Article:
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i- •: Gost^ 'v-i ;-y? j Bis- I MAP Y RHOS ¡ ,R I i Lly fr Achau 74 MLYHEDO YN OL. Mae y årl r i f#l yn dayd&pro) iettaa i chsa gf id yn alitys Ebe* ils&es Hen. Pris y Map a'r Ltyfr, 1/6. Y Map yn unig, 1 h I'w CLCI yn SWYDDFA'R 'HERALD,* BIBLE SOCIETY'S PTTMJCATIONfc =6^5= English and Welsh Bibles and Testaments Sold at the marvellously Cheap prices of the Society. A Large Stock always 011 hand at B. HILLS & SONS. Herald Office, Rhos. r ET TO MOTHERS. MRS. WINS LOWS Soothing Syrup FOR CHILDREN TEETHING Em been need over 50 years by millions of mothers for their children whil- tf, ethitig with perfect MteeeM. It eceTBKS the child, softens the vumr, fLIlaTf; all pais, cores %IVD COLIC, and i the rpnietly for piabbhcea- Bold by all Chemists at 1ft! per bottle. "■ n "■ ■■ — — TO JOG YOUR MEMORY. 4 I- j. j GOOD PRINTING If an essential to-day. Too arc measured by tke quality of your Office Statiosxby, Circulars, and Advertisement Matter generally. Have you ever thought of this ? B. MILLS ft SONS <: PRINTERS &c., Herald OS-ce, Rhos. lum ~A 1MBQRTANT TO MOTHERS \fA M Eve# mother who values the Hcaltfy and flB .,c' ¡ean¡mess"ot hr c ild &h Ould,- ~A 1MBQRTANT TO MOTHERS \fA M Eve# mother who values the Hcaltfy and flB Cleanhness.ot her child should use A HARRISON'S A f 'Reliable y & R f 'Reliable y A NURSERY POMADE. A One application kills *11 Nits and Vermin, -Mr r beaiAiftes and strengthens tb< Hair. W In Tins, 4jd.*dt gd. Postage id.. V mo. W. H^BBISOK, CHEMIST, BKOAD ST., READING. » IW At>rntw D. Evans, Chemist, Rhos I Rowlands & Co., Chemists, Ruabon f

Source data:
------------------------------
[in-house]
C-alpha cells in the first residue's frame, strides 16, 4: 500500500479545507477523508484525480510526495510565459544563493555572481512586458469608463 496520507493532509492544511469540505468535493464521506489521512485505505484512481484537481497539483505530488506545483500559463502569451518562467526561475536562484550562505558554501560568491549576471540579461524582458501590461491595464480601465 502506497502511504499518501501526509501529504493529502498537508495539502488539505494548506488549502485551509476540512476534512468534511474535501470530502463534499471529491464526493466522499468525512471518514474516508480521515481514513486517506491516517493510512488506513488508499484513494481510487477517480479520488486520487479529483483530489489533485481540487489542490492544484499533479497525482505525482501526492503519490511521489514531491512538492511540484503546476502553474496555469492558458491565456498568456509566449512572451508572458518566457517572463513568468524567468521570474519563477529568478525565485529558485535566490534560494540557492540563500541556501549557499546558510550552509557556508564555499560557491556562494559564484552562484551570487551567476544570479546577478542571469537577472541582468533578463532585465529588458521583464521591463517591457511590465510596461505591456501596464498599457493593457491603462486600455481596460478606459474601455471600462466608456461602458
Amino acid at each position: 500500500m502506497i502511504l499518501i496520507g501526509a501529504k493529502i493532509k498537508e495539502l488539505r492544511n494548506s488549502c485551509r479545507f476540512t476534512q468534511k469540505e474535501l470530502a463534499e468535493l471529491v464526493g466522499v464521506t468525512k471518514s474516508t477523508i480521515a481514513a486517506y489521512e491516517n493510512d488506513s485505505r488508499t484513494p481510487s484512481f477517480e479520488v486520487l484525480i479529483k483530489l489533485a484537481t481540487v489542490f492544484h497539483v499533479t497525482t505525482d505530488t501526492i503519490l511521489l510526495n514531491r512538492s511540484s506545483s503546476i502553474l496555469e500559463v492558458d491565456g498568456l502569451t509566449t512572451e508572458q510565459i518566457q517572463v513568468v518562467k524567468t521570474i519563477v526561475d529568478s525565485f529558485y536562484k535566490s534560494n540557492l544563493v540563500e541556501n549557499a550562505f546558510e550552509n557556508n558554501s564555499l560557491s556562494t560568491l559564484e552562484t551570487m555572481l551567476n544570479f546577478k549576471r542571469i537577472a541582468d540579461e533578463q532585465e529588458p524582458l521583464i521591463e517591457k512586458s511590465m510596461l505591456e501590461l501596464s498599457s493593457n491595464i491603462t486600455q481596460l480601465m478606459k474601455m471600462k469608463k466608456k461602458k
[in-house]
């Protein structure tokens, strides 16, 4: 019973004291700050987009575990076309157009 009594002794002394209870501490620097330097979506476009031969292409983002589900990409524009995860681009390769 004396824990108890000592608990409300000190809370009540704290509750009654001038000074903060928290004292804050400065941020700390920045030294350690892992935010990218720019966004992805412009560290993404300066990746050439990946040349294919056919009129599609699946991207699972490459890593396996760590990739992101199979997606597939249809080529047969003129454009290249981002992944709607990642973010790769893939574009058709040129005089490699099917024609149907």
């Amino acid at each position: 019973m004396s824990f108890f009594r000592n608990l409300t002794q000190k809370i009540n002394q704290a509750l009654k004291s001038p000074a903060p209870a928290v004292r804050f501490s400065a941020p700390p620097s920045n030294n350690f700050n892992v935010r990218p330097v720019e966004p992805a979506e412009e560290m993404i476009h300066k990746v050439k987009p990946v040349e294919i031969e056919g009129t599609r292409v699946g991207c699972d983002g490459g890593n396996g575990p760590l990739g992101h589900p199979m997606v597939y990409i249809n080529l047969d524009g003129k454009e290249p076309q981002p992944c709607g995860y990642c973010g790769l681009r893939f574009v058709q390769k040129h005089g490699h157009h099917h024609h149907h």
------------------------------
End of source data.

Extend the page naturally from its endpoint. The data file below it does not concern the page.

E?,TOME OF NWS. p I' 4own by an elect4 .-f.'rirz tfclizclfl at *r o '^ester, Thomas Potts (• of » Selby. seventy-sever., Atd swa • a • g in West N-iUiuglu j e. -Ai. u of eighty, named Doe. mlu, suddenly Akv voting at Battle. 1 e C iagr Lady Kensingeoa ft as .died is I Cc. *<' ifcer & short illnees. i-j >r amuil report of tli-e ?ic-yai College of Art .t is elated thai about i, eee o hi, ,q were drawn from .<• :;J"- and the ii r »s>s of Yorkshire, and Btafiordcnire. additions were made •••> r. Zoo last me .ight being* hardens. Aiu.g »hem were a long-car--c Ic from the Trs" ira»!. a. wart-hog from eight cu<< i reiifiUxl ducks li in the irt-i i << and a green vilwr «*\v the col., k-ct. •. fi-m the Gold Coast. «■ "tr- '.tar Gilbev Las sol.' hir <wn reei- CimbridgT House, R-. ;-ark.. to ii- "1 of Chesterfield, v. Messrs. Kjii^iii., i raiik and RuUey. TL. is anuouno- in York of 1'; daughter of M: Gould, to ¥. ;■ Ainhony J. Drexol, ju- ,-Ji, Mrs. xf-e weii known in Lo; ii< .'ety, and ac a ;i stess Mrs. Drexel is vti • Ant ojiicl ia Frattini. who w:s £ :»<iity-two joarc O'kl, shot hern It' at Padua- because, as she erp]"ined in a kiter, slic hrul been await- ing <1> «vth for fifty years, and tiv; £ was no IJlgØ at yet of its coming to her. The Writtle Nose Club has sei. LZ) lis. 6cL to tiio Ch'slmsfcrd H.:aj)ita:. c Uvc.td at the Cock av.I Itin from tho~:<_ • i-o 'sikt? snuff. Custouiers with large uoses, on faksng a pinch, aro charged one penny, while those with small ones pay a halfpenny. Ernest Hold.vcrili entered the lion** eage of a travcuing mem1-g..rj. at Beveai«b'>, and after caressing the lion and lioness, «v>Moy-"d a cigar ,,ne lrr,t and "lass of champagne, arfl nailed at the back of the cage (>lIe 01 the eleetioii addresses J of Mr. Gershon Stewart. A p^iasant named Kovotni walked in the State Bank at Prague and pereuij.toiiiy de- naanded the savings he had put in a week before When the money was paid out he counted it carefully, and then handed it back with the explanation that he only wanted to»ee if it W¡,S still there. The Works Committee of the Central (Un- (employed) Body for London reports Having had under consideration the draft agreement to be entered into with the Council of the Festival of Empire with reference to a proposed scheme of work to be carried out at the Crystal Palace in preparation for that event. Tie work will be undertaken by men selected from the un- employed list. It is recommended that, the agreement be approved. The Easter holidays will begin at Winchester College on March 30, and at Dover College proba blyon April 1. The jury at the inquest at Liverpool on the captain and passengers of the Elian Yannin, which sank in the Mersey last month, dis- agreed with the theory of a collision. At the Old Bailey Frederick John h. Horwood was sentenced to twelve months' irø- prisonment for, libelling his brother Stephen- I It was stated that, in consequetee. of libellous letter6 which he sent to, his brother's employers, his brother lost; a situation which he bad had for ten and a-lial^ years. As the Grimsby steam trawler Avon was re- turning to Fleetwood in a gale site was blown on to a dangerous part of the coast- The Fleet- wood lifeboat was launched to go to the ve»«eV» assistance. Heavy seas broke over the trawler, but the crew refused to leave the ship. "Iloo trawler at low tide was high and dry. A terrible storm at Gex-Ain, France, raging for twenty-four hours, flooded t,ic surrounding plain, which was transformed into a vast lake, railway cocrymunication being interrspted and considerable damage done. During 1909 members of the Women's Home Mission Association raised by halfrcrown sub- scriptions and gifts of needlework a total sum of £ 15,693 for the support of clergy in poor .parishes in connection with the Additional Curates' Society. While driving his van, James White, a Hagr gerston c-art!ran, was attacked, it sc stated, by a dog whica wa. on the van, in charge of a lad. This caused White to fall into the rord, and lie was fatally injured. A verdict of At.d. dental death was returned. While watching a football match at Bosses- ion, Frederick Crickmore, a ten-yea^r-old-boy, was taken ill. and died later of rt failure, possioly brought on by excitement, it wa» stated at the inquest. Pictures of pieces of crude sculpture which archaeologists have assigned to as retioti a, period as 6,000 to 8,000 B.C. were shown at tivt Royal Institution, London, by the Rev. G. II. W. Jolints, who gave an address on "Aissyri- OlOPfJ." Railway constructiondn Nigeria is makissg" good progress, and it is expected that by Sep- tember next there will be through railway com- munication-with the city of Kano, the great trade centre, which has been termed the chester of the Soudan." According to a Parliamentary Whiter-paper, 22,151 people-12,032 British and 10,009 foreign subjects—left the United Kingdom for places; out of Europe during December. Of this tram- ber 7.300 British and 1,567 foreign subjef--ts went to the Colonies. Miss Mary Ann Pendlebury of Underwood, Lancs- daughter of -the late John Pendlebury, M.D., left 5,41^67, A two-yea r-ol8 child named Louisa Pee tie was | burned to death in a fire which broke ont in & £ room on the third floor at 76/PknnWrs- jjj row, Whitechapel. | A telegram from Berlin states that the Ger- man Minister of War has ordered the eonstrne- tiou of stations for military dirigibles in all the Prussian garrisons which possess sufficient land space for experiments and exercises. Lieutenaut-General Sir Robert Baden-Powil is to be presented with the freedom of Hawick on the occasion of his visit to the town in March next, to inspect the Border Boy Setmts- An agitated hairdresser at Sooilniark County-court- exclaimed, "I cannot pay only give my life." "Wouldn't conviviality lose its meaning If--ffe wa« based on toast and water?" Judge Bbtsoa asked at the Bloomsbury County-court. The Lord Mayor and Lady Mayoress of L' rdon visited Mr. Chamberlain at Hfghbuxj. 'Hii-inin<rham, and chatted with him in Ms !iL"iy. When an outburst of applause from the back. <-f liie court and tlie public gallery occnrred in. the Diyoi'ce Court the President ordered every- not directly concerned in the caec t, t'» 0 tiirued ont of court.